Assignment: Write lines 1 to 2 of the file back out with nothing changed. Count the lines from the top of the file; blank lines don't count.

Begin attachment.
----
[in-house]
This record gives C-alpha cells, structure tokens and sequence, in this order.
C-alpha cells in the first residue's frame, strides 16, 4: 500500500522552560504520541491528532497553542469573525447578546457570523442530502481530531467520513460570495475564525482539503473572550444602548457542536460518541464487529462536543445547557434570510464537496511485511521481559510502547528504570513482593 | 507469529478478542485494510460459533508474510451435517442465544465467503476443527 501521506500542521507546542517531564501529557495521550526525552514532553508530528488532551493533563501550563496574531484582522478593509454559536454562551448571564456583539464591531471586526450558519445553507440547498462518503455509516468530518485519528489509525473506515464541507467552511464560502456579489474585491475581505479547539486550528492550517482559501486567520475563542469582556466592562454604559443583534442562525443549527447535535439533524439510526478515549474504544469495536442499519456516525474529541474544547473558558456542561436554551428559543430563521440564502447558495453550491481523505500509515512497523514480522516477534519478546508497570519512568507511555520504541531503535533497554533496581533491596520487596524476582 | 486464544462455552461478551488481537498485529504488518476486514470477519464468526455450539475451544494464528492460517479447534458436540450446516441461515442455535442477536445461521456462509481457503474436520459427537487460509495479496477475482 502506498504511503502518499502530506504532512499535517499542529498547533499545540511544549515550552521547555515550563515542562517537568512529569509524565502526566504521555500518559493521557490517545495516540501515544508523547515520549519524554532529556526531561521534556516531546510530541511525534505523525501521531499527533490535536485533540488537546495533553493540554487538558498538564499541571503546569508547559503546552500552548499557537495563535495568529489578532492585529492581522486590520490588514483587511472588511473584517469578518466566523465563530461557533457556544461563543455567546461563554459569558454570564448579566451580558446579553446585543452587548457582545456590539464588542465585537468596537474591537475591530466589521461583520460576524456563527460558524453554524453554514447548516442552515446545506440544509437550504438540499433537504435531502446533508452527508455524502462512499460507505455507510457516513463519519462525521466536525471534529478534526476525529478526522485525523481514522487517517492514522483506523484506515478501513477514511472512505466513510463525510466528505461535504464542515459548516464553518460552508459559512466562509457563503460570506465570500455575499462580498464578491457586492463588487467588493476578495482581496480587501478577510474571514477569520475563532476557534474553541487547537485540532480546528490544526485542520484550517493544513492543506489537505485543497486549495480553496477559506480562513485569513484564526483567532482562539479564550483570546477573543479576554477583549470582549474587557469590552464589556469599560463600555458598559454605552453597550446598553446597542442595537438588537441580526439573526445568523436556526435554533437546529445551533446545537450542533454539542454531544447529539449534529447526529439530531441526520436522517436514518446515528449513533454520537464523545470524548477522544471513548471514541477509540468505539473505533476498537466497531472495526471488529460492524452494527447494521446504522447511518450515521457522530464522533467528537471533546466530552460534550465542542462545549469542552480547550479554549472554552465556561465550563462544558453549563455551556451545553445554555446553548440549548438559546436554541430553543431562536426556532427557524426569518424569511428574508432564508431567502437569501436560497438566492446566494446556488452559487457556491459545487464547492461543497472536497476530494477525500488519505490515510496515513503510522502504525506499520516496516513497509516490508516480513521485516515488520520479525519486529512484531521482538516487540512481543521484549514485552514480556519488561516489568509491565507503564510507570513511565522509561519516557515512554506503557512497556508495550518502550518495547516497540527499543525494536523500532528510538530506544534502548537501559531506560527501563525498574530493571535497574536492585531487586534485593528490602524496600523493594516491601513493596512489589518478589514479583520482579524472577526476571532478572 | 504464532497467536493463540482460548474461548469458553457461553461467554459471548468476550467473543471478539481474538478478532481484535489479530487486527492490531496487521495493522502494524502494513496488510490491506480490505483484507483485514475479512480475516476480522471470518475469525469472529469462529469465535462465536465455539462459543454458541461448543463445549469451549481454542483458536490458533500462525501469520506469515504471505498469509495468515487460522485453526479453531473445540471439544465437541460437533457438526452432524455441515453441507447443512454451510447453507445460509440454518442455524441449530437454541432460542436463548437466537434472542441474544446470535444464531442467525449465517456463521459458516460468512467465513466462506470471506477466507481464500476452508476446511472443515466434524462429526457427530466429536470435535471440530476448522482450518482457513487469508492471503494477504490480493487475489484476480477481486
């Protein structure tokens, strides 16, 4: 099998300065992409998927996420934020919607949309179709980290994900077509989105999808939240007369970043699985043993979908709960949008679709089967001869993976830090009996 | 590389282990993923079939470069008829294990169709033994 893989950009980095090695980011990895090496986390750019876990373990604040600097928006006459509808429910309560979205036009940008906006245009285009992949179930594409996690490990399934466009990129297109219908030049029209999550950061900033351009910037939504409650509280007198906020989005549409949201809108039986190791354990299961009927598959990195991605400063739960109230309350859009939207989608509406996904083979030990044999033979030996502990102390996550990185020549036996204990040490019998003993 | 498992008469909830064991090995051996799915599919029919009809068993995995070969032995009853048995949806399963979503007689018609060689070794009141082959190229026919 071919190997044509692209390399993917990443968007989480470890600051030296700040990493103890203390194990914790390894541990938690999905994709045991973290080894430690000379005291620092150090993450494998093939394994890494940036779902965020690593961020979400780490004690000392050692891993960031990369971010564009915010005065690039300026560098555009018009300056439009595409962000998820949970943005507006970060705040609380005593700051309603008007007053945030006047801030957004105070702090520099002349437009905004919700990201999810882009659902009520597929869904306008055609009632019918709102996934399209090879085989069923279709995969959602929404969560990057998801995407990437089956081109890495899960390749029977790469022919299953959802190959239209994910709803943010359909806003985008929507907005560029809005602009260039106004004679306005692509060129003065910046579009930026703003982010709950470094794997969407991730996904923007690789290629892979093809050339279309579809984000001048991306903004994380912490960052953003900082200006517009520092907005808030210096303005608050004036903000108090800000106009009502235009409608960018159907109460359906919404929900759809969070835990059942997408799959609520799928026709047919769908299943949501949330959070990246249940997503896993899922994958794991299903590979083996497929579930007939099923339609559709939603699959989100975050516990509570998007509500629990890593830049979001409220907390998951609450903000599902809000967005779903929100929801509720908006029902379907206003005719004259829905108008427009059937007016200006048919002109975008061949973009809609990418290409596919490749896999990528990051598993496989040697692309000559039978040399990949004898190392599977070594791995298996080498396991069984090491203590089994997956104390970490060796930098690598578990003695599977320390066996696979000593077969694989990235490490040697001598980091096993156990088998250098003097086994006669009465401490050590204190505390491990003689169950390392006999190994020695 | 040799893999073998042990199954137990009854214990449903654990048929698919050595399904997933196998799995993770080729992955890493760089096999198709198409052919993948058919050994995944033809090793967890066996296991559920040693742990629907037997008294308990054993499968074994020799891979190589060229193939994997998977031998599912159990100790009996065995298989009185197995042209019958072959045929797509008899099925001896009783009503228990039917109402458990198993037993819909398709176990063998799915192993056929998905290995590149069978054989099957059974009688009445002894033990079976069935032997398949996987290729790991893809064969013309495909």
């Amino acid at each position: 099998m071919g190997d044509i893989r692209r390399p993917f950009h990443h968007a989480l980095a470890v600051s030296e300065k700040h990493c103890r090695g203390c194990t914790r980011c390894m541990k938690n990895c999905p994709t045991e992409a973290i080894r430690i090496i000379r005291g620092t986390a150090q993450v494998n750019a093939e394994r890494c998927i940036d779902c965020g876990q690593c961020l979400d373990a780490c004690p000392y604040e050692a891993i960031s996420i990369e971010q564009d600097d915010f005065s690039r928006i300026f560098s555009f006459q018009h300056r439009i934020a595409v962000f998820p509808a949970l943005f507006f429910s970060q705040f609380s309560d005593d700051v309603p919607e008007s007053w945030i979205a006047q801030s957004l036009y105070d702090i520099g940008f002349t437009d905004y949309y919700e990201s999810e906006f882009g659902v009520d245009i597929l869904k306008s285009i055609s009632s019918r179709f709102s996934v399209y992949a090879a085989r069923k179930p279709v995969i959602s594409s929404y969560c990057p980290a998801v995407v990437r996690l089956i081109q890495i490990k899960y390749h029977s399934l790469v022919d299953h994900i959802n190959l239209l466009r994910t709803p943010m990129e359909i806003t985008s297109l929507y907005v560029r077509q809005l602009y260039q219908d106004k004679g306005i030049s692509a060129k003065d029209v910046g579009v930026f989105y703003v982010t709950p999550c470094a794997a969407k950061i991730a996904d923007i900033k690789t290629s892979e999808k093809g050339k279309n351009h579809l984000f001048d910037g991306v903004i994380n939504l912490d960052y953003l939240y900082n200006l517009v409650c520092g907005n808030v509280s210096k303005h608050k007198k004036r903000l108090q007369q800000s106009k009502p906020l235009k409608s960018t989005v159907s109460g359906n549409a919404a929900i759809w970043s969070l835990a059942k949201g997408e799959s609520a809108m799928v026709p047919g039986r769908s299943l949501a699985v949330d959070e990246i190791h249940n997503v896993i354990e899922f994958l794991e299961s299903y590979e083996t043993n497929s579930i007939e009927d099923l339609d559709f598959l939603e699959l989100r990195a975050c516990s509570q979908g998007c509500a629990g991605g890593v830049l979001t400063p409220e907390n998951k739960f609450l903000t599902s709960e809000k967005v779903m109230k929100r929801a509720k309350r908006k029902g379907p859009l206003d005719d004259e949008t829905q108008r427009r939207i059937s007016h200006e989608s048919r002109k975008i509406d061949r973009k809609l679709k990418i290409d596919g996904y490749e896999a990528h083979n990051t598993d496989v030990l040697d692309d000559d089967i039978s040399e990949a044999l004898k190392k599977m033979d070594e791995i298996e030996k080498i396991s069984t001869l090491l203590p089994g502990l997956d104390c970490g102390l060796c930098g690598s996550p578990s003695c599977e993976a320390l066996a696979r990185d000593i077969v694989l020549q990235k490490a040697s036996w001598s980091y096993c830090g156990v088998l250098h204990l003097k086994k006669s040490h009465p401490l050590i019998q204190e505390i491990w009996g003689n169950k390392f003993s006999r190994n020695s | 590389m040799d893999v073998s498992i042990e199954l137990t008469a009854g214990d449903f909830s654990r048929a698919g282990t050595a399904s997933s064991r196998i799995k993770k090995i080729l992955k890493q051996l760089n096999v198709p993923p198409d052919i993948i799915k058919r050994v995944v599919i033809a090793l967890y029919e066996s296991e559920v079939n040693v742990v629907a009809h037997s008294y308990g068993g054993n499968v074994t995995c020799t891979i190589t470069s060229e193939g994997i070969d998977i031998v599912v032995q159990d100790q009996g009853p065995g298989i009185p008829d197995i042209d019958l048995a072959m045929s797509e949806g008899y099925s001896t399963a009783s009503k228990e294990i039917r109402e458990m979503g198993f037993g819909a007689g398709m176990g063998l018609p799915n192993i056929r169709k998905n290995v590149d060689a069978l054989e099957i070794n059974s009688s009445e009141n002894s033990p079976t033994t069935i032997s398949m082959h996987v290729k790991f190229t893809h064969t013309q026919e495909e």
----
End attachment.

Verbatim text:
[in-house]
This record gives C-alpha cells, structure tokens and sequence, in this order.